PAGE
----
NZ entrepreneur Mark Rocket raising $5m for ambitious solar-powered aircraft

Rocket Lab’s co-founder wants to be the next big thing in the local aerospace industry.

After signing a test-flight memorandum with MBE earlier this month, Kea Aerospace is now gearing up for a Series A funding round.

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Founder Mark Rocket says the two-year-old startup will look to raise up to $5 million, at a minimum $500,000 per investor.

His Christchurch-based company will use the funds to build a full-scale prototype of its planned Kea Atmos solar-powered unmanned aerial vehicle (UAV).

So far, the startup has experimented with a smaller version, plus high-altitude balloons.

The full-scale version will have a wingspan of 32m or “the length of three buses” as Rocket likes to put it.

Its solar tiles and 22KWh battery will allow it to fly for more than three months.

It will fly slowly (at up to 110km/h) but very high, with a “ceiling” of 22km. That’s more than twice as high as a commercial airliner, so safely above the weather, but still around 20 times closer to Earth than a satellite – the better to take more high-resolution photos.

Atmos will offer 10cm x 10cm resolution photos, plus multispectural infrared, thermal and SAR imaging (or synthetic aperture radar – a technology for creating 3D maps).

Rocket says Earth-imaging satellites either taker lower-resolution photos or cost the Earth, so to speak, if they do offer higher-resolution images.

He sees a “massive gap in the market” in between.

“Only a small percentage of New Zealand’s land and waterways are aerially surveyed each year.”

The company plans to build and flight-test “multiple prototypes” next year, build the first full-scale Kea Atmos in 2022, and launch the aerial imaging service in NZ in 2023.

Rocket says anchor clients are lining up. He won’t name any, but Environment Canterbury reps were among the crown at the MBIE MoU signing event., which saw Kea become the second company after US-owned Wisk to be approved for unmanned flight tests.

Rocket says agriculture, forestry, maritime surveillance and Antarctic research are all sectors his companies will target.

He says Kea Aerospace’s service will work out much cheaper than the option a client might turn to today: hiring a small plane to, say, take aerial photos of a farm.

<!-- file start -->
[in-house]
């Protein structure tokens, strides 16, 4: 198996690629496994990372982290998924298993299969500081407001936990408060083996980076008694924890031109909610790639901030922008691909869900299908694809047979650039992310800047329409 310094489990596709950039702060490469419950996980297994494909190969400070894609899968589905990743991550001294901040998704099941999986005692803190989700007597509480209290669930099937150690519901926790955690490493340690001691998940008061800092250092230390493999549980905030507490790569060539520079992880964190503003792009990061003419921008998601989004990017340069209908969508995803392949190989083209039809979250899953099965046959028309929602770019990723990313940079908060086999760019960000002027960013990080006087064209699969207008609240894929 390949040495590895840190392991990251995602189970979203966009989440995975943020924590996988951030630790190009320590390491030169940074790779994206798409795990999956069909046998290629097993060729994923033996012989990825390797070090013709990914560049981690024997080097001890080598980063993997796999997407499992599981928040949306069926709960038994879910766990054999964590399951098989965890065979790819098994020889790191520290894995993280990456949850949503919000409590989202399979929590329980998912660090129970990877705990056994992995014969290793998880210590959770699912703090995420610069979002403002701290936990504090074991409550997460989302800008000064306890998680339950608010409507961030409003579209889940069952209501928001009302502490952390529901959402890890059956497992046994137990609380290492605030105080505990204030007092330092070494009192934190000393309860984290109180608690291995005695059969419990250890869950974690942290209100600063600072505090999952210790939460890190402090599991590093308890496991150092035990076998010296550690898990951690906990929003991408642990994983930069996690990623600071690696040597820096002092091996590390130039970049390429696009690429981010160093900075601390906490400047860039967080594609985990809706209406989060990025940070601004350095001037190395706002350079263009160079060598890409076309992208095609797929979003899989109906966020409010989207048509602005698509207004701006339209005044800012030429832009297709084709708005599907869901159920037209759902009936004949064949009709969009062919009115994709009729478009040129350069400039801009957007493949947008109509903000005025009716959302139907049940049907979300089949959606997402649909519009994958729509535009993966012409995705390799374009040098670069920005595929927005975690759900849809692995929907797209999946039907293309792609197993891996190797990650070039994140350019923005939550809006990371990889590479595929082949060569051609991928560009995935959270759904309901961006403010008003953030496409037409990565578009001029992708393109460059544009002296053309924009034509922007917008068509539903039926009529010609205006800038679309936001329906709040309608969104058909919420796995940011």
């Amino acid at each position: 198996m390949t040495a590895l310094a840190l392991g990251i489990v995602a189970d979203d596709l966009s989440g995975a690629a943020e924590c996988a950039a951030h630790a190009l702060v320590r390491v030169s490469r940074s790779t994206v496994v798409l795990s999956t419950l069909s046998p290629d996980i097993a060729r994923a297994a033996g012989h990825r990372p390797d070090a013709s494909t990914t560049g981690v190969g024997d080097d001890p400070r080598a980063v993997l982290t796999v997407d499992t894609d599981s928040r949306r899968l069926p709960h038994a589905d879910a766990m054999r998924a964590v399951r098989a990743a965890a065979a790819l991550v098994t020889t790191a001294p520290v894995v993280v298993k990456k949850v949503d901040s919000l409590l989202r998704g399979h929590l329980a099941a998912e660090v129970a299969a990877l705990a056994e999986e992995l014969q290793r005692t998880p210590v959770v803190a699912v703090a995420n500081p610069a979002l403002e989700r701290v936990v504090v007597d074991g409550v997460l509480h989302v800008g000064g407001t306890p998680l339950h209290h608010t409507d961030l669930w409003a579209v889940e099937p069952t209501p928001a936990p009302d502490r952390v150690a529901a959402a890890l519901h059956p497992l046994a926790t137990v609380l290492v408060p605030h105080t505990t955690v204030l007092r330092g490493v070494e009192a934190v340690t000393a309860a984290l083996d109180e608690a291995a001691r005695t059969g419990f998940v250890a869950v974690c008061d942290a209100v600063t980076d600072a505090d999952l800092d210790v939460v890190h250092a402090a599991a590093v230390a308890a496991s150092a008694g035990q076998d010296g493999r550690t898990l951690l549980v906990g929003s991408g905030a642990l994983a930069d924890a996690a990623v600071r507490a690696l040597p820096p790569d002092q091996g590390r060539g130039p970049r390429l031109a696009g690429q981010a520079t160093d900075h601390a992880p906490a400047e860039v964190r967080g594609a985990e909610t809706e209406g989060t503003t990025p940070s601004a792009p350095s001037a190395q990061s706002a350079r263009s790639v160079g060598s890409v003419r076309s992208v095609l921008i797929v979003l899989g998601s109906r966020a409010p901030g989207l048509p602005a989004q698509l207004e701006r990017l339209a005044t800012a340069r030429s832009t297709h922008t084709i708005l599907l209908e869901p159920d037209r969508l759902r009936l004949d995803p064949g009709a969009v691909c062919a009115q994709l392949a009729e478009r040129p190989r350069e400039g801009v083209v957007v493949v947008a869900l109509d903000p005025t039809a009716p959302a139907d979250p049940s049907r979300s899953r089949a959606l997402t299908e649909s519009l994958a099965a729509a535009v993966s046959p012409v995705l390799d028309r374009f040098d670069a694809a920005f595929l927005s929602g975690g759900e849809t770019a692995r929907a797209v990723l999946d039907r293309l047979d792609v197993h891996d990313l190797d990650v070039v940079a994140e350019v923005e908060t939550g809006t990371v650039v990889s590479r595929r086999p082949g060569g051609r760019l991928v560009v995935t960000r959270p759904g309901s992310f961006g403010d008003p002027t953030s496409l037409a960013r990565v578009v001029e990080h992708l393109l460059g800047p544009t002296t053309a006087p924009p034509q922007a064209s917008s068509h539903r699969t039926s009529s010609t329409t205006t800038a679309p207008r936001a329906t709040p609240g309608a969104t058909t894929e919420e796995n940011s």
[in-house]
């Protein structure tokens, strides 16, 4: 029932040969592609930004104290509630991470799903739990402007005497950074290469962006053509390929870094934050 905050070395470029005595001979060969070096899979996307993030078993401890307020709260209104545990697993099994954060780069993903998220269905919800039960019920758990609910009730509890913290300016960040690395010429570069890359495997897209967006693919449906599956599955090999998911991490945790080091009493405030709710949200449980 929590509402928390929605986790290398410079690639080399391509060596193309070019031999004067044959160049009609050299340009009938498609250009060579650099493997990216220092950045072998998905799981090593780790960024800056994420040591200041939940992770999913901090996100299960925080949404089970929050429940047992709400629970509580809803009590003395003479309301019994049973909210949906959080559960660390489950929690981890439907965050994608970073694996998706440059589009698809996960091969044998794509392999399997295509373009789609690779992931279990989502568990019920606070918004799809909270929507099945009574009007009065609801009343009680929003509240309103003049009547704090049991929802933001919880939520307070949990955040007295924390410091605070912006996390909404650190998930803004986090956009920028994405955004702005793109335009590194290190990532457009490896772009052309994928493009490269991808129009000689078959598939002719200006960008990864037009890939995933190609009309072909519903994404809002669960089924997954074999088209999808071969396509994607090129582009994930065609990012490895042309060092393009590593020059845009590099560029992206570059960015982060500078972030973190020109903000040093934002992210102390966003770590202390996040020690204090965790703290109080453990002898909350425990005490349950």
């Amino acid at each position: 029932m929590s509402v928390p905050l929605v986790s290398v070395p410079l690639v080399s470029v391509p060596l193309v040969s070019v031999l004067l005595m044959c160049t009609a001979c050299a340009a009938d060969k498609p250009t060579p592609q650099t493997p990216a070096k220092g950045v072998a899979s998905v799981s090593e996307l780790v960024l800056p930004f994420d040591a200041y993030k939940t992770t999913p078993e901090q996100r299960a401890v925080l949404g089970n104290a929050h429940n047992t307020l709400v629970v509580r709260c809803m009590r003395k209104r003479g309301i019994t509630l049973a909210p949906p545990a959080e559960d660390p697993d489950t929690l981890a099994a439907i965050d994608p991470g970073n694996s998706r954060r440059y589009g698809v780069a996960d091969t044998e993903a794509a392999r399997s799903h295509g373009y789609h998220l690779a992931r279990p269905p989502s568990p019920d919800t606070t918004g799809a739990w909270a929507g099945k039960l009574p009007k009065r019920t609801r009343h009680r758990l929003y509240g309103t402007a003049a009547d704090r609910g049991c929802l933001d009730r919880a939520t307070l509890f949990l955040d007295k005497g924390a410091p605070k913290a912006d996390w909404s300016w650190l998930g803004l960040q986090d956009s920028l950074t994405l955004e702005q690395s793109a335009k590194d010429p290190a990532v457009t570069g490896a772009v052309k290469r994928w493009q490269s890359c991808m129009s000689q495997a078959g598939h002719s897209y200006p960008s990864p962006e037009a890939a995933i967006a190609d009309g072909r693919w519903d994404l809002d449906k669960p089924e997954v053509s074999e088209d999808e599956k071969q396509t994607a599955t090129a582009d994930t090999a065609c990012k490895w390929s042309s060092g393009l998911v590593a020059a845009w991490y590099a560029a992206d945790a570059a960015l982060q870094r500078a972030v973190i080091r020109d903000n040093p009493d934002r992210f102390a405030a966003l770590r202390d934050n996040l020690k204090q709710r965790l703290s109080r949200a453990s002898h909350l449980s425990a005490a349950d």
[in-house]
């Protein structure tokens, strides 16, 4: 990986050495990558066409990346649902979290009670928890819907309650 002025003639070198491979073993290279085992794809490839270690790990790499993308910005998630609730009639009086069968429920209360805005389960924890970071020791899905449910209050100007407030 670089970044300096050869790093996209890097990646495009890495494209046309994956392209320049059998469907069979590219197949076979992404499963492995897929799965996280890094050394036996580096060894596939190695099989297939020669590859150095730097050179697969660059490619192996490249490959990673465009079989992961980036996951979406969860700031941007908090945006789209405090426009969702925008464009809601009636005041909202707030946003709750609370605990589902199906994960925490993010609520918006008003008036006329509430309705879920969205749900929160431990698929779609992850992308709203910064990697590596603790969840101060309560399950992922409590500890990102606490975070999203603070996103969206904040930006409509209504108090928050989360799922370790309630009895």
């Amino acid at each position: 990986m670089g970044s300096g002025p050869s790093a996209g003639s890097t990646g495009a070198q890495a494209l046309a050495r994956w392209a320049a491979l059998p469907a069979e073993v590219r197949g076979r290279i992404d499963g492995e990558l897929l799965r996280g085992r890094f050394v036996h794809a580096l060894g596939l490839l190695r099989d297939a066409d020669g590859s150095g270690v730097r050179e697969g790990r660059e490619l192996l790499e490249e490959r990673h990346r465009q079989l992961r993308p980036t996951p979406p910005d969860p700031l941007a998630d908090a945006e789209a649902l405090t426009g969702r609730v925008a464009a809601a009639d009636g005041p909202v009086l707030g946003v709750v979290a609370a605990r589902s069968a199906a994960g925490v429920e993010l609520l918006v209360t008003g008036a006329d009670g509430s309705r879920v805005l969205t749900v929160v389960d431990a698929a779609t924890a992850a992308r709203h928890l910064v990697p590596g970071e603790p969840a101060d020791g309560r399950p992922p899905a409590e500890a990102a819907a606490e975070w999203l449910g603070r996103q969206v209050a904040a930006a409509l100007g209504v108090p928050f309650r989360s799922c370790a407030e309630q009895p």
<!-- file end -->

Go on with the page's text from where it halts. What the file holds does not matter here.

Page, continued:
What’s to stop a farmer buying an $88 drone from The Warehouse, to do the same?

“Nothing,” says Rocket. “Some farmers are doing that and it’s a great solution.” But he adds that if you’re an organisation like Environment Canterbury, that constantly needs to keep tabs on many properties, Kea will appeal.

The Atmos will also send data back to Kea in realtime, where images will be stitched together then made available to customers through the cloud.

If everything goes well with the local launch, he hopes to quickly expand into Australia and perhaps the Pacific Islands. He sees a total addressable Earth observation market of $11.2 billion, or $5.8 billion excluding the military.

There are competing startups, but Rocket says the Kea is the largest in the Southern Hemisphere and that, regardless, others are focused on the communications or military markets.

The latter remains a no-no for Rocket.

He left Rocket Lab around the time the company took on work from a US military agency, DARPA (the Defense Advanced Research Projects Agency). Rocket Lab has since carried out many launches for US Defence and security agencies and the US Air Force.

“It was an amazing time to go through, that initial commercial development. But there was a direction I wasn’t keen to go in,” he says.

Regardless, he wishes Beck well and says: “Seeing how well Rocket Lab has gone in 13 years of commercial operation has been great.” (Beck has previously argued that Rocket Lab will only carry experimental, not operational, defence gear, and that much defence experimentation leads to public-good, dual-use technologies such as the internet and GPS).

Another Virgin Galactic delay

Rocket changed his name by deed poll some 20 years ago (he was born Mark Stevens) to reflect his passion for everything aerospace.

His enthusiasm extended to becoming the first New Zealander to buy a US$200,000 Virgin Galactic ticket back in 2006. (Recently Beck told the Herald he would never go to space, saying: “I’m too aware of the dangers”.)

At the time, Sir Richard Branson’s startup was aiming for its first sub-orbital flight in 2008.

There have been many delays since, and tragedy of a test pilot’s death in a 2014 crash.

Rocket says he was emailed an update from Virgin Galactic just this week. It wasn’t good news. The renewed Covid outbreak in the US had caused it to suspend operations.

There was no word on when operations might resume or when the first commercial flight would be.

“It’s crystal ball stuff,” Rocket told the Herald. But they’re a great team. They’ll get there.”

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